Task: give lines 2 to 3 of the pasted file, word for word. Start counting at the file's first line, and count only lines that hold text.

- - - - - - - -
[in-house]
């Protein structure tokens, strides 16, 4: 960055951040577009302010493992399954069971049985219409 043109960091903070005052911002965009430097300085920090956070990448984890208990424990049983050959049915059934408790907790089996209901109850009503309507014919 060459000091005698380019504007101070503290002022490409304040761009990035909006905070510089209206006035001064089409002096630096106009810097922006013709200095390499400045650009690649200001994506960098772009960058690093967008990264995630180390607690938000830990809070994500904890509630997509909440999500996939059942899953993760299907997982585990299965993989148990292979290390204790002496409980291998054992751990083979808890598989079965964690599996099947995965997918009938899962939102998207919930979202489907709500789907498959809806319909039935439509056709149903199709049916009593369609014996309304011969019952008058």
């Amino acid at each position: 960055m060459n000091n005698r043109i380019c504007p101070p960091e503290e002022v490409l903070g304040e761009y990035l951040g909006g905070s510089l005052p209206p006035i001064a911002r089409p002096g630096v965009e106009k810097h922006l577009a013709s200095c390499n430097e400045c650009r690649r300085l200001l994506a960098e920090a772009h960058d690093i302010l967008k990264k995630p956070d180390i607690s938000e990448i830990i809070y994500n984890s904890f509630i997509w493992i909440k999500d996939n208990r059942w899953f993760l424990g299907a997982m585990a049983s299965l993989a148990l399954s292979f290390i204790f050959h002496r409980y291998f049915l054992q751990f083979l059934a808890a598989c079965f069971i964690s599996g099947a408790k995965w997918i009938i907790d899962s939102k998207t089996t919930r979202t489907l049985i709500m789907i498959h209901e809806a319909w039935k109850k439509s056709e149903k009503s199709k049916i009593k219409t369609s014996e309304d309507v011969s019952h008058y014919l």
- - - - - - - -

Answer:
């Protein structure tokens, strides 16, 4: 960055951040577009302010493992399954069971049985219409 043109960091903070005052911002965009430097300085920090956070990448984890208990424990049983050959049915059934408790907790089996209901109850009503309507014919 060459000091005698380019504007101070503290002022490409304040761009990035909006905070510089209206006035001064089409002096630096106009810097922006013709200095390499400045650009690649200001994506960098772009960058690093967008990264995630180390607690938000830990809070994500904890509630997509909440999500996939059942899953993760299907997982585990299965993989148990292979290390204790002496409980291998054992751990083979808890598989079965964690599996099947995965997918009938899962939102998207919930979202489907709500789907498959809806319909039935439509056709149903199709049916009593369609014996309304011969019952008058």
């Amino acid at each position: 960055m060459n000091n005698r043109i380019c504007p101070p960091e503290e002022v490409l903070g304040e761009y990035l951040g909006g905070s510089l005052p209206p006035i001064a911002r089409p002096g630096v965009e106009k810097h922006l577009a013709s200095c390499n430097e400045c650009r690649r300085l200001l994506a960098e920090a772009h960058d690093i302010l967008k990264k995630p956070d180390i607690s938000e990448i830990i809070y994500n984890s904890f509630i997509w493992i909440k999500d996939n208990r059942w899953f993760l424990g299907a997982m585990a049983s299965l993989a148990l399954s292979f290390i204790f050959h002496r409980y291998f049915l054992q751990f083979l059934a808890a598989c079965f069971i964690s599996g099947a408790k995965w997918i009938i907790d899962s939102k998207t089996t919930r979202t489907l049985i709500m789907i498959h209901e809806a319909w039935k109850k439509s056709e149903k009503s199709k049916i009593k219409t369609s014996e309304d309507v011969s019952h008058y014919l």